J. Alexander's

Midwest flooding dampens J. Alexander’s revenue

The firm’s upscale brands posted modest same-store sales

Harsh weather and flooding in the Midwest forced J. Alexander’s Holdings Inc. to temporarily close some of its restaurants for 14 days, hurting overall sales in the first quarter, the company reported Wednesday afternoon.

The Nashville, Tenn.-based company said it lost about $175,000 in revenue during the first quarter ended March 31 as a result of the weather-related closures. Though guest counts were down at its flagship J. Alexander’s brand, the company still reported year-over-year sales gains.

For the first quarter, the company reported $64.7 million in net sales, up 4.6% from $61.9 million in the same quarter of 2018. Net income of $3.8 million, or 26 cents a share, was up from $1.6 million, or 11 cents a share, for the same period, last year.

J. Alexander’s operates 46 upscale dining concepts including J. Alexander’s, Redlands Grill, Stoney River Steakhouse and Grill, Overland Park Grill and Lyndhurst Grill.

Despite a 1.1% drop in same-store guest counts at the J. Alexander’s/Grill restaurants, the collection eked out a 0.3% gain in same-store sales. The company’s Stoney River Steakhouse and Grill restaurants fared better, reporting a 2.2% gain in same-store sales. Same-store guest counts at Stoney were up 1.2%.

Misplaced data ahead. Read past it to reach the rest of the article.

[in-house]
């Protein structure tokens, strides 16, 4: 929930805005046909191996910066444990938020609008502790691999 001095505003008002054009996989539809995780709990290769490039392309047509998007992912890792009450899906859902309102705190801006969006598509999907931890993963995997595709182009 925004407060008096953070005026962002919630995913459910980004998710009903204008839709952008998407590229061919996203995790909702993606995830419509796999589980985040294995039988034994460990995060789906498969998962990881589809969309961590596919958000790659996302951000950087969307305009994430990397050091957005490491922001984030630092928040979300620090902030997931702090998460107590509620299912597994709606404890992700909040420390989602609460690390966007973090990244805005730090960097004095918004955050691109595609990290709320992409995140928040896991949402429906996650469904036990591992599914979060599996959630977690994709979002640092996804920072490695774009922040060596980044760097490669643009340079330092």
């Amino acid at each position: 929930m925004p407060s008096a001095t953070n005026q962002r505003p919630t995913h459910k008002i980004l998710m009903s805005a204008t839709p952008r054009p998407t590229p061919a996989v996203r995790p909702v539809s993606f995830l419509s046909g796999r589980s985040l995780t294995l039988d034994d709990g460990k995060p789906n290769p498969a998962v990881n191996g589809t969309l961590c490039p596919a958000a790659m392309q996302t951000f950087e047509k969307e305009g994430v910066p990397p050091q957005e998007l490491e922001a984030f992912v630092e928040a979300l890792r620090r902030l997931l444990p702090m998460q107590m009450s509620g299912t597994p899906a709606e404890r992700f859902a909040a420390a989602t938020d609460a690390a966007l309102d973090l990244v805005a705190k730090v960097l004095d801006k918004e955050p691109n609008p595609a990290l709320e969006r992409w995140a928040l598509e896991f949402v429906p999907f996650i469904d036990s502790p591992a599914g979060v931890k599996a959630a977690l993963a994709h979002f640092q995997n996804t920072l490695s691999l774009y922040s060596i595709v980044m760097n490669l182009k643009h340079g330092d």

CEO Mark A. Parkey said the company is closely monitoring soft guest traffic trends across all locations, especially markets where new competitors have opened.

“We continue to see new restaurants opening in many of our markets and, while such openings have historically not presented long-term issues, they have the potential to generate short-term trial in selected locations,” he said in a statement.

During a Thursday morning conference call with investors, Parkey said the company is “working diligently” to raise guest counts at new locations through social media campaigns and promotional events.

The company has opened six new restaurants since 2016. Parkey, promoted from chief financial officer to CEO in March, said their restaurants tend to have a slow “ramp up” because 62% of revenue is generated from 16% of guests.

During the call, there was no mention of the company’s recent rejection of a $186 million buyout offer made by investor Ancora Advisors LLC. In April, the company called the offer “too unattractive to entertain.”

The company said it plans to open a new J. Alexander’s restaurant in Houston in the fourth quarter of 2019 and a Redlands Grill in San Antonio in 2020.

Contact Nancy Luna at [email protected]

Follow her on Twitter: @FastFoodMaven

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